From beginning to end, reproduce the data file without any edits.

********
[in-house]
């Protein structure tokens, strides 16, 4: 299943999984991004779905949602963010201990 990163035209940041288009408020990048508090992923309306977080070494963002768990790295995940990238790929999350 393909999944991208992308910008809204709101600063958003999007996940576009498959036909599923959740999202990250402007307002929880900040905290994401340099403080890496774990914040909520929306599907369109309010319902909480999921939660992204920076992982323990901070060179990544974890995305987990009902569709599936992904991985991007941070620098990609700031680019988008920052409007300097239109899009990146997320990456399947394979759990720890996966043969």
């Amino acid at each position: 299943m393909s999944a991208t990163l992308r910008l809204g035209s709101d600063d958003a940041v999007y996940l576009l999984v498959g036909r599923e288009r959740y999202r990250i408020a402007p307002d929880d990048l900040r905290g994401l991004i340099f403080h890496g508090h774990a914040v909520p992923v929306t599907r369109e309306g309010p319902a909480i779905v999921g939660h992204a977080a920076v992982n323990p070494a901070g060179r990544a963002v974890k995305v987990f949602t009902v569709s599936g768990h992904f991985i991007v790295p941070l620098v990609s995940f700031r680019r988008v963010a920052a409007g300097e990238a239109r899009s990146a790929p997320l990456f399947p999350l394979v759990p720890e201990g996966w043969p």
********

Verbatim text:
[in-house]
């Protein structure tokens, strides 16, 4: 299943999984991004779905949602963010201990 990163035209940041288009408020990048508090992923309306977080070494963002768990790295995940990238790929999350 393909999944991208992308910008809204709101600063958003999007996940576009498959036909599923959740999202990250402007307002929880900040905290994401340099403080890496774990914040909520929306599907369109309010319902909480999921939660992204920076992982323990901070060179990544974890995305987990009902569709599936992904991985991007941070620098990609700031680019988008920052409007300097239109899009990146997320990456399947394979759990720890996966043969």
């Amino acid at each position: 299943m393909s999944a991208t990163l992308r910008l809204g035209s709101d600063d958003a940041v999007y996940l576009l999984v498959g036909r599923e288009r959740y999202r990250i408020a402007p307002d929880d990048l900040r905290g994401l991004i340099f403080h890496g508090h774990a914040v909520p992923v929306t599907r369109e309306g309010p319902a909480i779905v999921g939660h992204a977080a920076v992982n323990p070494a901070g060179r990544a963002v974890k995305v987990f949602t009902v569709s599936g768990h992904f991985i991007v790295p941070l620098v990609s995940f700031r680019r988008v963010a920052a409007g300097e990238a239109r899009s990146a790929p997320l990456f399947p999350l394979v759990p720890e201990g996966w043969p």